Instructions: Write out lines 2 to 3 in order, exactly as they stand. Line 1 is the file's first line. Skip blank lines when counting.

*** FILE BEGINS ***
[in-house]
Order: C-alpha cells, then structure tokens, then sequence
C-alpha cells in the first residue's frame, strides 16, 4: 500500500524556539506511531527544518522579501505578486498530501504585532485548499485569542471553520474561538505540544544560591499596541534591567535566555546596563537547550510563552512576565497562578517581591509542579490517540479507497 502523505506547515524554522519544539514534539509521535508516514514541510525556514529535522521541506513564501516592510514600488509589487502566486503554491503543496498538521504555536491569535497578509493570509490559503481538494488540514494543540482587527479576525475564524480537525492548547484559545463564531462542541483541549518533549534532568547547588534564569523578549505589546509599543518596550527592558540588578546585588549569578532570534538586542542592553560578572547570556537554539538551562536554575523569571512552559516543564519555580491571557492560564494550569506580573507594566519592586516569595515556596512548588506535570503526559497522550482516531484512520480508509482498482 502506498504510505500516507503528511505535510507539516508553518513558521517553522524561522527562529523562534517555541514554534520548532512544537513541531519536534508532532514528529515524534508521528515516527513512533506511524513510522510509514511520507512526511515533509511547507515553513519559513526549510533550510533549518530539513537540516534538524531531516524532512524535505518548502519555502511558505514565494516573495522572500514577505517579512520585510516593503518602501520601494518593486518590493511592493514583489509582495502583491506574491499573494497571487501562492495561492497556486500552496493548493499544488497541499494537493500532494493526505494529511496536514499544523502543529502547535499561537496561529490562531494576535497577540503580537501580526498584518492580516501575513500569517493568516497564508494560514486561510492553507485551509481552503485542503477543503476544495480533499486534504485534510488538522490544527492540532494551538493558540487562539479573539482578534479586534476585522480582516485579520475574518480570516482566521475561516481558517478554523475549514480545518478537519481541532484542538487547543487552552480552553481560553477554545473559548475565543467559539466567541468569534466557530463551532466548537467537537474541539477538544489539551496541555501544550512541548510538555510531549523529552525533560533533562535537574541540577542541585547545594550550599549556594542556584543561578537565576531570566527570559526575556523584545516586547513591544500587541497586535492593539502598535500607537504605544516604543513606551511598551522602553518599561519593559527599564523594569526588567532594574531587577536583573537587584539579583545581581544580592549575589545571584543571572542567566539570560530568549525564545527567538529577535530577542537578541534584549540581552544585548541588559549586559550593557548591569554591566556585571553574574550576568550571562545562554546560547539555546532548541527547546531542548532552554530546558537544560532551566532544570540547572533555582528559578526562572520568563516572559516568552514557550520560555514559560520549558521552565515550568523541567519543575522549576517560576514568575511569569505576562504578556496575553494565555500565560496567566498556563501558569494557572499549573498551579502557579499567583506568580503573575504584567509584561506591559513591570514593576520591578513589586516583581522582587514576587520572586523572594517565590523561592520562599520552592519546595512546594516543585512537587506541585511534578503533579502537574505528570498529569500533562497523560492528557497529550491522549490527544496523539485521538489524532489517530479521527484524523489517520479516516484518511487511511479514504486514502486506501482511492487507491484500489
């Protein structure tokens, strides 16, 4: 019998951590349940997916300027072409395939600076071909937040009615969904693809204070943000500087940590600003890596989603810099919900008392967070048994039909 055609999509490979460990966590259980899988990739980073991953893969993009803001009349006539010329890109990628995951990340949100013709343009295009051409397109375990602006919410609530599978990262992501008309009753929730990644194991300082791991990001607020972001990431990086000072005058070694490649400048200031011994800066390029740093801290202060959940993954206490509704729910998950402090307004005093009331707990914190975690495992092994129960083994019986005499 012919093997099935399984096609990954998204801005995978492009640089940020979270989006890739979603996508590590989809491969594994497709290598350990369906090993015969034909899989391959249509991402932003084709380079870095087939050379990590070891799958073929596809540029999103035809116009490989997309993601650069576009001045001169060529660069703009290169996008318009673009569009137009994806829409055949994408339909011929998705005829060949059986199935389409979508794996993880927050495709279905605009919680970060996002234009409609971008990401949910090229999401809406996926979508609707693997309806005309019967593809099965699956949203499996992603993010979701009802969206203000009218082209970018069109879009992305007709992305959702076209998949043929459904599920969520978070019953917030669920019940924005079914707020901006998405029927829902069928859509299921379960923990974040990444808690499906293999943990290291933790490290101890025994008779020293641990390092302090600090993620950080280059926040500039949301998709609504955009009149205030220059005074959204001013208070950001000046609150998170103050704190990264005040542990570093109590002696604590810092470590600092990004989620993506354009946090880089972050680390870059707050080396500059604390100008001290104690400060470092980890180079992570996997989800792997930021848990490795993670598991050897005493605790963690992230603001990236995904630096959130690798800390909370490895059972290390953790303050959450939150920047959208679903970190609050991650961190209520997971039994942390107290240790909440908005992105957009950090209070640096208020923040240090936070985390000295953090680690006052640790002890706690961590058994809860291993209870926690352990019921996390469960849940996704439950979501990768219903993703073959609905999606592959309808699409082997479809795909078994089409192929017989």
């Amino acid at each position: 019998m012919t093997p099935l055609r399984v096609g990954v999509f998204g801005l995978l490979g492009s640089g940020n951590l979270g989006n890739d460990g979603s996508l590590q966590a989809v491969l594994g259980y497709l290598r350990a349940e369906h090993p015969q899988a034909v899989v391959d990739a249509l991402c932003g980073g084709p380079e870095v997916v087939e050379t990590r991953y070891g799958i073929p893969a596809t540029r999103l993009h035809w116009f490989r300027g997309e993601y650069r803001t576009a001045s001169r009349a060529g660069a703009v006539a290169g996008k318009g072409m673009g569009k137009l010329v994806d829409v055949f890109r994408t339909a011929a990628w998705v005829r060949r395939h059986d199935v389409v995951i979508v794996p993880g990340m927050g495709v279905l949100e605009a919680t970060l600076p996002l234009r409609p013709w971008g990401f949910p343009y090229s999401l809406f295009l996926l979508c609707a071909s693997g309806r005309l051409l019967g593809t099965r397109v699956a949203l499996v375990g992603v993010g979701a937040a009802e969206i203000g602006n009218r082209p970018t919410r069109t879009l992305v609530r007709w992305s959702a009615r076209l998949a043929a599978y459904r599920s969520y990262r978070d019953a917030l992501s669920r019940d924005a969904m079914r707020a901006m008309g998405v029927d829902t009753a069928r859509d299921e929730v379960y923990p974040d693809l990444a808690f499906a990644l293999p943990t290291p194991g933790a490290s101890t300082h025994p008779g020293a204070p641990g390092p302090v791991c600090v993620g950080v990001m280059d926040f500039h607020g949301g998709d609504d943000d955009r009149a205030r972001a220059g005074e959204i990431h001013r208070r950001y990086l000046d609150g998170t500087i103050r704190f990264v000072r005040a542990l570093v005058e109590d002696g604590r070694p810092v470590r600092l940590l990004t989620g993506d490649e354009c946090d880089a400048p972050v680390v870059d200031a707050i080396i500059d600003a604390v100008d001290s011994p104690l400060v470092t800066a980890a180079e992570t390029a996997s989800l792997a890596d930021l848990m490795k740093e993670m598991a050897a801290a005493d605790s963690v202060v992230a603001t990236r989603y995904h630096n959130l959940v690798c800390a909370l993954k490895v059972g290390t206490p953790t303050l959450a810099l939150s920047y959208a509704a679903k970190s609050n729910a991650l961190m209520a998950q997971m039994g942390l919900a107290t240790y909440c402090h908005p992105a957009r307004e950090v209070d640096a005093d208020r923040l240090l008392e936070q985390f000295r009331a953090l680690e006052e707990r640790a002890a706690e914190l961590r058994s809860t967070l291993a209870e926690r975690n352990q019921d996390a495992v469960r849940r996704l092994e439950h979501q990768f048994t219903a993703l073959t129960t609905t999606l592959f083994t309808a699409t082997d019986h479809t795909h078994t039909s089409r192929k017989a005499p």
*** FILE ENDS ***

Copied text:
Order: C-alpha cells, then structure tokens, then sequence
C-alpha cells in the first residue's frame, strides 16, 4: 500500500524556539506511531527544518522579501505578486498530501504585532485548499485569542471553520474561538505540544544560591499596541534591567535566555546596563537547550510563552512576565497562578517581591509542579490517540479507497 502523505506547515524554522519544539514534539509521535508516514514541510525556514529535522521541506513564501516592510514600488509589487502566486503554491503543496498538521504555536491569535497578509493570509490559503481538494488540514494543540482587527479576525475564524480537525492548547484559545463564531462542541483541549518533549534532568547547588534564569523578549505589546509599543518596550527592558540588578546585588549569578532570534538586542542592553560578572547570556537554539538551562536554575523569571512552559516543564519555580491571557492560564494550569506580573507594566519592586516569595515556596512548588506535570503526559497522550482516531484512520480508509482498482 502506498504510505500516507503528511505535510507539516508553518513558521517553522524561522527562529523562534517555541514554534520548532512544537513541531519536534508532532514528529515524534508521528515516527513512533506511524513510522510509514511520507512526511515533509511547507515553513519559513526549510533550510533549518530539513537540516534538524531531516524532512524535505518548502519555502511558505514565494516573495522572500514577505517579512520585510516593503518602501520601494518593486518590493511592493514583489509582495502583491506574491499573494497571487501562492495561492497556486500552496493548493499544488497541499494537493500532494493526505494529511496536514499544523502543529502547535499561537496561529490562531494576535497577540503580537501580526498584518492580516501575513500569517493568516497564508494560514486561510492553507485551509481552503485542503477543503476544495480533499486534504485534510488538522490544527492540532494551538493558540487562539479573539482578534479586534476585522480582516485579520475574518480570516482566521475561516481558517478554523475549514480545518478537519481541532484542538487547543487552552480552553481560553477554545473559548475565543467559539466567541468569534466557530463551532466548537467537537474541539477538544489539551496541555501544550512541548510538555510531549523529552525533560533533562535537574541540577542541585547545594550550599549556594542556584543561578537565576531570566527570559526575556523584545516586547513591544500587541497586535492593539502598535500607537504605544516604543513606551511598551522602553518599561519593559527599564523594569526588567532594574531587577536583573537587584539579583545581581544580592549575589545571584543571572542567566539570560530568549525564545527567538529577535530577542537578541534584549540581552544585548541588559549586559550593557548591569554591566556585571553574574550576568550571562545562554546560547539555546532548541527547546531542548532552554530546558537544560532551566532544570540547572533555582528559578526562572520568563516572559516568552514557550520560555514559560520549558521552565515550568523541567519543575522549576517560576514568575511569569505576562504578556496575553494565555500565560496567566498556563501558569494557572499549573498551579502557579499567583506568580503573575504584567509584561506591559513591570514593576520591578513589586516583581522582587514576587520572586523572594517565590523561592520562599520552592519546595512546594516543585512537587506541585511534578503533579502537574505528570498529569500533562497523560492528557497529550491522549490527544496523539485521538489524532489517530479521527484524523489517520479516516484518511487511511479514504486514502486506501482511492487507491484500489